Diversity Committee Helps Campus Celebrate Juneteenth

“Juneteenth is a holiday for everyone,” says Lita Little Giddins, assistant dean for Diversity, Collaboration, and Inclusion in the College of Family, Home, & Social Sciences. “As long as it is a fight that involves humanity, we are all included.” 

Taking that sentiment to heart, students on the college’s Diversity, Collaboration, and Inclusion (DCI) committee set up an opportunity for the campus community to celebrate the holiday on the afternoon June 21. The group aimed to educate others on the meaning of Juneteenth and the symbols on the Juneteenth flag, and shared red velvet cookies.

“The majority of [passerbys] had a basic understanding of what Juneteenth is,” says Kame’e Parker, a junior from Honolulu majoring in family life and a member of the DCI committee. But she was happy to share more details. “Our history textbooks don’t teach us about marginalized groups, or if they do they skim over it. If textbooks aren’t putting a focus on these events, we need to put a focus on educating ourselves and others about these events.” In addition to details about the holiday, students shared information about rooting out more subtle forms of racism or exclusion, such as microaggressive behavior.

As for how the holiday is traditionally celebrated, Giddins explains that in the South, many people wore their Sunday best. In other states, people began to wear clothing that is significant to their cultural heritage if they know which African tribe they originate from. Many people eat red-colored food because red symbolizes loyalty, power, and the blood that was shed during enslavement. The symbolism highlights the triumph of African Americans as they were officially liberated from slavery.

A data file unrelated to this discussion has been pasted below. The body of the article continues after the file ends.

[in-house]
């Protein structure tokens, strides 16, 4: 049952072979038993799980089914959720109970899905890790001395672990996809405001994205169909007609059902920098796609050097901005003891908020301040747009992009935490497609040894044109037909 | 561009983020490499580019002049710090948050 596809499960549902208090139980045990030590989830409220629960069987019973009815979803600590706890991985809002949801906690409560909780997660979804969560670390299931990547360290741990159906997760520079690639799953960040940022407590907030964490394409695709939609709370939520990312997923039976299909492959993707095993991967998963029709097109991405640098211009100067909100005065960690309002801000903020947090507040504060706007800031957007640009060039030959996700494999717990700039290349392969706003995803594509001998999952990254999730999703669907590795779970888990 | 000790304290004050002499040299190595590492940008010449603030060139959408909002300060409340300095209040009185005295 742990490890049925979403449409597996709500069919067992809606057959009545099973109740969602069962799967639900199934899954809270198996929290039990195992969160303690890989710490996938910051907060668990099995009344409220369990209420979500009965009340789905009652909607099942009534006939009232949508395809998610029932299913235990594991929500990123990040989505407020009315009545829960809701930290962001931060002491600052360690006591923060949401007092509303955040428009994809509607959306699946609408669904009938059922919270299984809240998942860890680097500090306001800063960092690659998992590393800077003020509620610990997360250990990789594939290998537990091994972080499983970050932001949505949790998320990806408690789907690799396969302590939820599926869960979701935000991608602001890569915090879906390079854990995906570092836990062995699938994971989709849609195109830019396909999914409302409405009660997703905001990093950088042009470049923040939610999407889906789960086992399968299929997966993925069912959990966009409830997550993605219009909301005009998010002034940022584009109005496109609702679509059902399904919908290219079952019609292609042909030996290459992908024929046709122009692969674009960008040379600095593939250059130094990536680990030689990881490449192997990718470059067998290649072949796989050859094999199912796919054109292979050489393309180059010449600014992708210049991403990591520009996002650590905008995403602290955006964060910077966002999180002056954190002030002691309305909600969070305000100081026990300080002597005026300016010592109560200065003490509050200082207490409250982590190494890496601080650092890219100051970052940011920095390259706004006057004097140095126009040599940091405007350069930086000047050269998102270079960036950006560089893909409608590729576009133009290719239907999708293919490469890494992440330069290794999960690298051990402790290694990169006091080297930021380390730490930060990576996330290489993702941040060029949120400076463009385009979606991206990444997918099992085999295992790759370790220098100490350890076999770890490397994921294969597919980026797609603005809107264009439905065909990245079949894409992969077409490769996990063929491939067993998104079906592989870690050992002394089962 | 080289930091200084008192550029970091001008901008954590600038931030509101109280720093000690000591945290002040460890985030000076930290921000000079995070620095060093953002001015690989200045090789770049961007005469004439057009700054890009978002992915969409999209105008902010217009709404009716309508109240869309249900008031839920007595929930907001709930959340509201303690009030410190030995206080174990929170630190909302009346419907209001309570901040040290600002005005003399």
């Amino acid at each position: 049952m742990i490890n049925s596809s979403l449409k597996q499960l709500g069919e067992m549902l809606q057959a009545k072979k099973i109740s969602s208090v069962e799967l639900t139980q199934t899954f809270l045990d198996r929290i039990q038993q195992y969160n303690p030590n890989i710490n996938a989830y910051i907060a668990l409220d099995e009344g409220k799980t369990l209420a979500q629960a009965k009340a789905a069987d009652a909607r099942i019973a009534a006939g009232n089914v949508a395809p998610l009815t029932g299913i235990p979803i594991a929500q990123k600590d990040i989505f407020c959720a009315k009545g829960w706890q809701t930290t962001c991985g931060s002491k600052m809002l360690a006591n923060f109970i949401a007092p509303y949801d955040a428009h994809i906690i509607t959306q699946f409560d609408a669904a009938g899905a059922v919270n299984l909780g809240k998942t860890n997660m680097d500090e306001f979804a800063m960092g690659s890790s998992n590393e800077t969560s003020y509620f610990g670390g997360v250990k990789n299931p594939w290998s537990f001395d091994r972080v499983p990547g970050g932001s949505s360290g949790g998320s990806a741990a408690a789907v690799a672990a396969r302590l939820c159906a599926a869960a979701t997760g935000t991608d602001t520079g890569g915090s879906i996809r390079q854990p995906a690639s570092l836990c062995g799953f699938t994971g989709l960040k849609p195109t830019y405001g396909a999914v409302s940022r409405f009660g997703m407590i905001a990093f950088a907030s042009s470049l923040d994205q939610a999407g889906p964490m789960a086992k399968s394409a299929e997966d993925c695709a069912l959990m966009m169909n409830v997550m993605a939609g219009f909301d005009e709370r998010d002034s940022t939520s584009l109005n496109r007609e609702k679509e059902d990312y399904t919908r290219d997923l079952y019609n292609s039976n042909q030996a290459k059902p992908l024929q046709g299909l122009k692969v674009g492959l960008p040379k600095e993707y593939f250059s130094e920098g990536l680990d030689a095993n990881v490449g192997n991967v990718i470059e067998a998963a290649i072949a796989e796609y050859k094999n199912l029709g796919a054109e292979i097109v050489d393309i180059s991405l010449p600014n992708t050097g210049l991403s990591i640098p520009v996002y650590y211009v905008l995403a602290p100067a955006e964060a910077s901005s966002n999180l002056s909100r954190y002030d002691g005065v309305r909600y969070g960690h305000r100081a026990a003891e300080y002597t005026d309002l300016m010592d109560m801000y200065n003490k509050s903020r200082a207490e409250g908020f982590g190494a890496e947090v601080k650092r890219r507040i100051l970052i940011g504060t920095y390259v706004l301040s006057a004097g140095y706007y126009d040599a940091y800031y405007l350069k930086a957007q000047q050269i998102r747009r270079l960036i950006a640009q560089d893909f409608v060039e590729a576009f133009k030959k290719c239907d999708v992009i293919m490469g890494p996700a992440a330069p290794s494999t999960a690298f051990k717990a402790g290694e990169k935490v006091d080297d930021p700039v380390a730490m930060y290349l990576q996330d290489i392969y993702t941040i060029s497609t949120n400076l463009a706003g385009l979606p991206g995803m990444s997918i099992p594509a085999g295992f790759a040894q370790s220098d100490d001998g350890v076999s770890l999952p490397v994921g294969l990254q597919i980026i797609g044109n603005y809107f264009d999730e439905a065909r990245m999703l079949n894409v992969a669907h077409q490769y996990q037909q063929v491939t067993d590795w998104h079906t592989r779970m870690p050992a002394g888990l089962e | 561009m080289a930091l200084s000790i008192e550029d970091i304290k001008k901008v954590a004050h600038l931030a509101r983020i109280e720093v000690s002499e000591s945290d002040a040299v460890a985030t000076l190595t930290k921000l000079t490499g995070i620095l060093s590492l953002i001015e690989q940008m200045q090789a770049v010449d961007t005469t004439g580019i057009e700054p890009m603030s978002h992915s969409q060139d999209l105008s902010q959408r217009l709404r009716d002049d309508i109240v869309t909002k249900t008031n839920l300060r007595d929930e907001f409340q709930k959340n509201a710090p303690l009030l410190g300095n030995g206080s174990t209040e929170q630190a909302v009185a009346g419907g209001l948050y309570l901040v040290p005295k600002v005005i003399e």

Finally, Juneteenth brings to light the ongoing struggle of inclusion that African Americans feel and how we all need to be more inclusive in our communities. 

“Right now, we will inform people about Juneteenth. But I hope to one day reach a point when people already know the significance so we can simply celebrate together. After all, Juneteenth is a celebration at its core of inclusion and community,” says Giddins.

Find more resources on race from the Diversity, Collaboration, and Inclusion committee.

Kame’e Parker at the “Celebrate Juneteenth!” booth sponsored by the DCI committee of the College of Family, Home, and Social Sciences.

Resource Spotlight: Find External Research Funding with Brittany Freeze

Managing research projects, student assistants, teaching loads, citizenship assignments, and more can leave faculty wondering when they have a moment to do one more thing — evening if it’s as important as finding funding for their next project.

This past year the College of Family, Home, and Social Sciences hired Brittany Freeze as a research development specialist. Her specific mission is to work with professors and students in the college to make finding and securing external funds a breeze.

Brittany Freeze works exclusively with FHSS faculty and students to secure outside funding for research

Because of her experience receiving a PhD in Human and Social Services, Freeze is well suited to meet the needs of faculty in our college. She understands the grant process and can mentor faculty and students alike in their efforts to gain external funding.

For faculty, Brittany not only helps start the grant process, but also helps manage every detail all the way until the grant is submitted. She helps determine deadlines, appropriate formatting, eligibility requirements, and identify all necessary documents and elements for submission. She also edits grant proposals and ensures they are submitted in a timely manner.

“As I was going through all of my schooling, I didn’t know that grants were so attainable, and so I think it’s nice to know that you can use outside funds as you progress,” explains Freeze. “Students can get paid, or they can have financial support when they do research.”

With Brittany’s help, faculty and students in the college can find more funding sources to support research on social science topics they are interested in.

Email Brittany Freeze or visit fhss.byu.edu/external-grant-support to learn more about the research development process.